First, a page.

Venture capital platforms can seem quite mystical for outsiders or new fund managers who aren't acquainted with the benefits of having a robust post-investment strategy for portfolio companies. And although the concept of platform isn't something new in the venture capital industry, it has evolved and become integral in the VC ecosystem, which is why in this post, we want to demystify some of that unknown and share with you the impactful role platforms play in the VC ecosystem.
In a typical venture capital firm, you have the investment team, the deal team, the partners, the principles, and the associates. With all these different teams to manage, it can be challenging to streamline communication, facilitate collaboration and leverage better networking opportunities to drive growth for the portfolio companies post-investment.
For a long time, the post-investment experience for startup founders was pretty anti-climactic because, sure, they got the funds they needed to drive their dreams forward, but getting funds was just the beginning of a long, arduous journey. Many founders craved yet lacked additional support and infrastructure.
That led to confusion, overwhelm, frustration, time, and resource mismanagement to figure out what works and what doesn't in the current marketplace. Everything from who to hire, which vendors to trust, what tech stack to invest in, and much more.
The fund managers that were smart enough to create resources that could support founders to resolve these issues faster started witnessing a high impact on their portfolio's performance. And despite the rudimentary resources of the time, this was the birthplace of the earlier concept of a VC platform. What was missing however, was a strong platform strategy.
Over the past six years, more and more venture capital funds have upgraded their post investment support. With the introduction of formalized post investment support, the need to hire platform leaders continues to grow. Some of the facilities many firms are making available for their portfolio companies include recruiting and talent acquisition, mentorship, helping to outsource vendors, and facilitating cross-sharing within their portfolio network. Let's take a deeper look at what some of these mean and their impact on a startup.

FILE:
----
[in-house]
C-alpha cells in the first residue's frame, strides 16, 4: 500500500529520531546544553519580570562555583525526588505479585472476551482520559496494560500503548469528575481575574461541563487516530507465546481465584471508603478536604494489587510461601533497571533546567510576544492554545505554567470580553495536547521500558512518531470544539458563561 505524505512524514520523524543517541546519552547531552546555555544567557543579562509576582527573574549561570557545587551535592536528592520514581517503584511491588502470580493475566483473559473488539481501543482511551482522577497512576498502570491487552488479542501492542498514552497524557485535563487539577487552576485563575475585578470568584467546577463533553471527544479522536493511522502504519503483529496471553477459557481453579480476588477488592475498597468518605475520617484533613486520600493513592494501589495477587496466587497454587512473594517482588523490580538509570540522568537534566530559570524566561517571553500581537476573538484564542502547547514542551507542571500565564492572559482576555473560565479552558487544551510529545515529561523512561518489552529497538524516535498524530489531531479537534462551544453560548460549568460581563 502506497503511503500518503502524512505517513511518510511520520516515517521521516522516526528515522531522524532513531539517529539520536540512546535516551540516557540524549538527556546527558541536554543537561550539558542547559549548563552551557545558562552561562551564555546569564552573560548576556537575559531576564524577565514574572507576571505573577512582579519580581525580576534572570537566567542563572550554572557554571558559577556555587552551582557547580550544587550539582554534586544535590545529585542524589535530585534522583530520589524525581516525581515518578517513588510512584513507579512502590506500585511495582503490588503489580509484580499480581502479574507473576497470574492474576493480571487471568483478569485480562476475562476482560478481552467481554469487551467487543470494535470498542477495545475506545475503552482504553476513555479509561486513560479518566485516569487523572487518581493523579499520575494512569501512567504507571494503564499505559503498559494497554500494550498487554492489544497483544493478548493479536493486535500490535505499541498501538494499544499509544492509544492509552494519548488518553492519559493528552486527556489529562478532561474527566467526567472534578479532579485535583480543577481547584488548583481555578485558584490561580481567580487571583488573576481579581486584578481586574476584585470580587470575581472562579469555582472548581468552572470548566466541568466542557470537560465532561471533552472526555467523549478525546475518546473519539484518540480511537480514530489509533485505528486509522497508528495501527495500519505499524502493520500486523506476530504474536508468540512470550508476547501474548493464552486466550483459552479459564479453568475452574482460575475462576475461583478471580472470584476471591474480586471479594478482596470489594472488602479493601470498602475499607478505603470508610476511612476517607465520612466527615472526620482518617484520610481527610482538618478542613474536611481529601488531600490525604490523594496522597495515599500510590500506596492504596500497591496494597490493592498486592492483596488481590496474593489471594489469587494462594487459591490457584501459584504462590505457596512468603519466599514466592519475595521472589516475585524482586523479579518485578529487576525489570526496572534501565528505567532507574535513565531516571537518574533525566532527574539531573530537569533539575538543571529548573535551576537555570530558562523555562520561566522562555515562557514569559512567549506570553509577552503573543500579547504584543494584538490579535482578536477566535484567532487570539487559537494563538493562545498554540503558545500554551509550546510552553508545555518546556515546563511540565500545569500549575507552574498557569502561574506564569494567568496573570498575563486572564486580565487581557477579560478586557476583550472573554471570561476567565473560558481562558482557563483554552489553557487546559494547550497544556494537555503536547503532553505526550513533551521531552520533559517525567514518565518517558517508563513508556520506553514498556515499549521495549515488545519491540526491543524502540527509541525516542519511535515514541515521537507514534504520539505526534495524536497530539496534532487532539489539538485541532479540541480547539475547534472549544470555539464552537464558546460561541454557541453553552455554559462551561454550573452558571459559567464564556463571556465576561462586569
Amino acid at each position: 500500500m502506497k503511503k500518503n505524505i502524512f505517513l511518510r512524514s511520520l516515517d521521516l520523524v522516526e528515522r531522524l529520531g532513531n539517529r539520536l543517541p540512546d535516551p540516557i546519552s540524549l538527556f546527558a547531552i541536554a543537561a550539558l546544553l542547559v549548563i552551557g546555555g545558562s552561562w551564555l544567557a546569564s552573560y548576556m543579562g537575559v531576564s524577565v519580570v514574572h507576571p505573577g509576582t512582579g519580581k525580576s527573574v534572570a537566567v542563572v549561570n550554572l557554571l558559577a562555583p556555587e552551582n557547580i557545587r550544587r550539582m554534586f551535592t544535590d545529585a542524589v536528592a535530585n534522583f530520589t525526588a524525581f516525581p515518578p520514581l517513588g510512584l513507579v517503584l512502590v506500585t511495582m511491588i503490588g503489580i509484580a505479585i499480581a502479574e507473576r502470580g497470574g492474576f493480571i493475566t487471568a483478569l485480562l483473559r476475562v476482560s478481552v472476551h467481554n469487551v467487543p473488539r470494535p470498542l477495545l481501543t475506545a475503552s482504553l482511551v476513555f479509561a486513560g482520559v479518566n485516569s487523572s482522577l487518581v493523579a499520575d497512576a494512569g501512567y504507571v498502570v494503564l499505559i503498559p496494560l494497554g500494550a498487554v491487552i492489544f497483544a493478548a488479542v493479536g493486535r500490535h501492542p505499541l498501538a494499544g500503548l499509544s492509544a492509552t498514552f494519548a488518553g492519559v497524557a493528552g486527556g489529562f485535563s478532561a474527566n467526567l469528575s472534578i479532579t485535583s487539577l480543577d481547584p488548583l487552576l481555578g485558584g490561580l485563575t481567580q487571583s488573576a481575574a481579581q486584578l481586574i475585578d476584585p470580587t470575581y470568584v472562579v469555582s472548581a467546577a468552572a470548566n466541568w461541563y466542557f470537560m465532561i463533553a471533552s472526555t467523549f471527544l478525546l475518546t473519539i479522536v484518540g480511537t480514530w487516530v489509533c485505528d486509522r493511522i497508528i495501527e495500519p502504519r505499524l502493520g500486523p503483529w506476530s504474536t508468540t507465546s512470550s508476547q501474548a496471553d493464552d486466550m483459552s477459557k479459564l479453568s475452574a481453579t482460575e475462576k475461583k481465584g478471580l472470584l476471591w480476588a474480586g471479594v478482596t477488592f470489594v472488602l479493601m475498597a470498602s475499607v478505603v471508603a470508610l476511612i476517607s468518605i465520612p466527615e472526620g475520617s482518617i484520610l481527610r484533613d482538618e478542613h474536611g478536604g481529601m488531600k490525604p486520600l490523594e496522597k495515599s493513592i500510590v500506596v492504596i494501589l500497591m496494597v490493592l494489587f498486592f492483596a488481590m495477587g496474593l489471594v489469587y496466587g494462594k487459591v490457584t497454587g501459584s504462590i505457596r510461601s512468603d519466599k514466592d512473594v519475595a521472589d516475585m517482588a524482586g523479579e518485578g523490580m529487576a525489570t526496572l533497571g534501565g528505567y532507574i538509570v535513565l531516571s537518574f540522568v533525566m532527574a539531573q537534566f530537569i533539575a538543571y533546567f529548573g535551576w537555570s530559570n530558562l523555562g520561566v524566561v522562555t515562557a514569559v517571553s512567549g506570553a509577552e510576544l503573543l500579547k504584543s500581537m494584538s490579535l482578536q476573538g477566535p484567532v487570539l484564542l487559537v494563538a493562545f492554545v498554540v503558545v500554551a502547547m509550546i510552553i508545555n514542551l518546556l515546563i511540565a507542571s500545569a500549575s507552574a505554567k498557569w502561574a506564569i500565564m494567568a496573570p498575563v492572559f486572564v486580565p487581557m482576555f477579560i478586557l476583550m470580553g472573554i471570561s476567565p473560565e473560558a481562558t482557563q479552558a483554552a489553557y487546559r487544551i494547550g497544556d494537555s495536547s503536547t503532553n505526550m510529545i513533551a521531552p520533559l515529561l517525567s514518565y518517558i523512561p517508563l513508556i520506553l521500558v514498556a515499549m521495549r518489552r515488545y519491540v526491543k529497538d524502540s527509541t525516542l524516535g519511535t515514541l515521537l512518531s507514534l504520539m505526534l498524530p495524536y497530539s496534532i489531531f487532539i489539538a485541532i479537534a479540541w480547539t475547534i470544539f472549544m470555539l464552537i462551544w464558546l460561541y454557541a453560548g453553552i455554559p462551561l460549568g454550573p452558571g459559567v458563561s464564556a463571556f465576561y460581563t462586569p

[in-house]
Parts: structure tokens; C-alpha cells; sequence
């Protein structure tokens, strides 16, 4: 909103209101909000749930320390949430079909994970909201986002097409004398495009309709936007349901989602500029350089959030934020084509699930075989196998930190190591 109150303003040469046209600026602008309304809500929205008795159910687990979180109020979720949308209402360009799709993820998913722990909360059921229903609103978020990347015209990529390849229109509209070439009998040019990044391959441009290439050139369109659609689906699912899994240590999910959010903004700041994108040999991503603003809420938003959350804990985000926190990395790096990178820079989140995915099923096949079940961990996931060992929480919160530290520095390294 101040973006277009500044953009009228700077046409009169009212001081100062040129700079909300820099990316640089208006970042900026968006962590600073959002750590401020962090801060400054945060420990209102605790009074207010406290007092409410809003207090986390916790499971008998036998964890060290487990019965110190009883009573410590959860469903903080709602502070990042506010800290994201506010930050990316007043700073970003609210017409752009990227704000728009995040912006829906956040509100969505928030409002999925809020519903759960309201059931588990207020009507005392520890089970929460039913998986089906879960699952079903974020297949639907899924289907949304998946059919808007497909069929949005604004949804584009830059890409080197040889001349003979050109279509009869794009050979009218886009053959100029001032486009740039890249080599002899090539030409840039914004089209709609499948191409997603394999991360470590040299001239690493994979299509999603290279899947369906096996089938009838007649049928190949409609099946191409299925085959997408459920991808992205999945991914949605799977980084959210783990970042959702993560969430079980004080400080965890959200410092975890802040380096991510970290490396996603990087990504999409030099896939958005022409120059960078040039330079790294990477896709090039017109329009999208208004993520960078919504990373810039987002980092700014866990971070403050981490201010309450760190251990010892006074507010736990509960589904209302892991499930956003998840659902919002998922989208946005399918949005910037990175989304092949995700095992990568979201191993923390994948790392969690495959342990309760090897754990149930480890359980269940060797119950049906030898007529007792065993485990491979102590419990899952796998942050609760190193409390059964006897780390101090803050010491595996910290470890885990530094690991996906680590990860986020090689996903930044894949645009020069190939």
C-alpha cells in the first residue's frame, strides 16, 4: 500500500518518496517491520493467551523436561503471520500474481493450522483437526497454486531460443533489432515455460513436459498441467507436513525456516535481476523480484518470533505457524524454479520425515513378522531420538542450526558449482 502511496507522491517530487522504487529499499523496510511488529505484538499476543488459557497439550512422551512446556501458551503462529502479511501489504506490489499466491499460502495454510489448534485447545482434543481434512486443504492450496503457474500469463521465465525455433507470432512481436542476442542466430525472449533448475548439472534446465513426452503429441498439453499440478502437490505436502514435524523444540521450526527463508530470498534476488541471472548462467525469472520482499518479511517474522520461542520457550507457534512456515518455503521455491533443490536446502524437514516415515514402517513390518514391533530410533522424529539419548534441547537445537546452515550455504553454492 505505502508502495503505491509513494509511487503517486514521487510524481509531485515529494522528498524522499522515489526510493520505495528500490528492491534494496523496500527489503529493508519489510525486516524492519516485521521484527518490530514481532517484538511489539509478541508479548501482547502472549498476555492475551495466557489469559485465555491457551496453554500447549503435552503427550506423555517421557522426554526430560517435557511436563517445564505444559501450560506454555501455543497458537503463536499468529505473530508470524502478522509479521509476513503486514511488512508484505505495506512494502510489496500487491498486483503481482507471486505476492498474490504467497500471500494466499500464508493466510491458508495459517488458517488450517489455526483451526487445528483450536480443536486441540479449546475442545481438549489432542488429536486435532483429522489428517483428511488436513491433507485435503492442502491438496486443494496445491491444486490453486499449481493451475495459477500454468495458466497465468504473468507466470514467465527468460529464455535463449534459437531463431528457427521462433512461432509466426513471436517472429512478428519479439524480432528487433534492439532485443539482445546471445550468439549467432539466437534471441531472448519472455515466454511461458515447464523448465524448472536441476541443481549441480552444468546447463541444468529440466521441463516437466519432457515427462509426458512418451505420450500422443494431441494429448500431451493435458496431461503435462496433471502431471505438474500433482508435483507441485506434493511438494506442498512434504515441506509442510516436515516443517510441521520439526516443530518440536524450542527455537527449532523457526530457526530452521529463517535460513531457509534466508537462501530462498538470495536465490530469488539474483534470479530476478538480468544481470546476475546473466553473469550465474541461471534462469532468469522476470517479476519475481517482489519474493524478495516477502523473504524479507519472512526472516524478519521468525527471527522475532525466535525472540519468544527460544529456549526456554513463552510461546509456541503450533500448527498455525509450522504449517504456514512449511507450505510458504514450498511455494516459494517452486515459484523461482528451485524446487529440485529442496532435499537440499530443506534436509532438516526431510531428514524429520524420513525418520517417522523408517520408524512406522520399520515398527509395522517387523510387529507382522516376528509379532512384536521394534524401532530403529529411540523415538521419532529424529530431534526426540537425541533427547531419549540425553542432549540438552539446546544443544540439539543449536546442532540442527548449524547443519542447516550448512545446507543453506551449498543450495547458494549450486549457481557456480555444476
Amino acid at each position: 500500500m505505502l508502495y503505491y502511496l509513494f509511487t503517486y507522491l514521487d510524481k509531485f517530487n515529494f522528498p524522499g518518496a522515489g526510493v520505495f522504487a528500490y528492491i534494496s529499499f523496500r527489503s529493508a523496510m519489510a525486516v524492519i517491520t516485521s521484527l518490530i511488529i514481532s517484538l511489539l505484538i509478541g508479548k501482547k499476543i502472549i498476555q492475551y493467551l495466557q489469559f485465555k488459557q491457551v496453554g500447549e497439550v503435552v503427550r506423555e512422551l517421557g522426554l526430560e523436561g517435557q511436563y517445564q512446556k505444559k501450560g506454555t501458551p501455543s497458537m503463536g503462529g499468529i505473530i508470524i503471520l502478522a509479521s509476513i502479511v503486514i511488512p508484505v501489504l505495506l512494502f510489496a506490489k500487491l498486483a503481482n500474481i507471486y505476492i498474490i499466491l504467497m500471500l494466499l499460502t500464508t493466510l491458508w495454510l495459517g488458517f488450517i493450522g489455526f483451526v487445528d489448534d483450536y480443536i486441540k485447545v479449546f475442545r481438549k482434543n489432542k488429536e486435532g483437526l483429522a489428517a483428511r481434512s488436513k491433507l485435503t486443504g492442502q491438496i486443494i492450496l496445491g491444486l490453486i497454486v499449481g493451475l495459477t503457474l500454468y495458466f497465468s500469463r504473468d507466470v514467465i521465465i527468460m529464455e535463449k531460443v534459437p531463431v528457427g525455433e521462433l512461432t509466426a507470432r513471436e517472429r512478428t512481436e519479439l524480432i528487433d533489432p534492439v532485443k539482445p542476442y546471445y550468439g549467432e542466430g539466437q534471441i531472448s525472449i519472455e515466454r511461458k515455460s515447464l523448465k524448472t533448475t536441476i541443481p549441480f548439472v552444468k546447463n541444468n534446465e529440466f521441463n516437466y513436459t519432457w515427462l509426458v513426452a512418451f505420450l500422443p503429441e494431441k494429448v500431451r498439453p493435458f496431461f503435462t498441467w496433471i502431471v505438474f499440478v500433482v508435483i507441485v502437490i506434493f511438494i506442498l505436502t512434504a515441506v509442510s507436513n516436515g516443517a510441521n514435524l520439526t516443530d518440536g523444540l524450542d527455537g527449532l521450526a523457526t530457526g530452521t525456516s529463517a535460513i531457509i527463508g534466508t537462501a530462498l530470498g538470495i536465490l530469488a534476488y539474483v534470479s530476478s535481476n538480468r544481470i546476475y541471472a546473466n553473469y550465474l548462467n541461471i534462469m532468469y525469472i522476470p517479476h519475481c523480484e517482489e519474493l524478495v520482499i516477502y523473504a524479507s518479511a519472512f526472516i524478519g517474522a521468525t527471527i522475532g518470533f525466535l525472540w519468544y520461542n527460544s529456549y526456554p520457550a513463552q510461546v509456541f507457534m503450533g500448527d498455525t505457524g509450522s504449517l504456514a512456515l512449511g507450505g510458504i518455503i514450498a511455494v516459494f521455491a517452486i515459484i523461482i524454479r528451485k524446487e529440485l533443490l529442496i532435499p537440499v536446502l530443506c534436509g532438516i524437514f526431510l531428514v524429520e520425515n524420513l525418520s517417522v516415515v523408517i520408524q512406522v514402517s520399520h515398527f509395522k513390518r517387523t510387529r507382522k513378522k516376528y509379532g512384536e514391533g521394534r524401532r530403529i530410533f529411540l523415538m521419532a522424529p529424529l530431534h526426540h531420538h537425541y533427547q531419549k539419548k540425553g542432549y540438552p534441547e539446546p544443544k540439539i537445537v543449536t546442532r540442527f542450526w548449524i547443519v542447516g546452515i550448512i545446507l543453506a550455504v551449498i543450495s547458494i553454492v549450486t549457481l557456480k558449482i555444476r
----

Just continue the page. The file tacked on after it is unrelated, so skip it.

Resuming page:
Hiring the right talent is mission-critical for a newly launched startup with some money to spend. Investors have backed your dream, and you need to prove the risk was worthwhile. The first hire is integral to your growth and success, but finding the best operations team is no easy feat. Many founders say hiring their first twenty employees proved more challenging than fundraising.
If you're the fund manager looking to get the most out of your investment, it might be helpful to leverage your firm's resources to assist the new company. Perhaps you already have a superstar team member with a track record of scouting great talent. Wouldn't it be great if the young companies in your portfolio gained access to this team member?
Or maybe you are the superstar with a knack for spotting great hires. In that case, extending this prowess to the startups, your firm has already invested in becomes a value-add for your firm and the startups.
This is just one example of many that VC firms can build on as they design their platform. But let's keep going and look at a few more.
Ask any young founder or co founder what frustrates them the most in those early kick-off days, and they'll share a laundry list of things among which you're likely to hear their confusion about which technology solutions or vendors to work with. Should we go with HubSpot or Salesforce? Which price points are more favorable for our team? Could we get a better deal? These are great questions to ask. But often, getting to the right answer is time-consuming.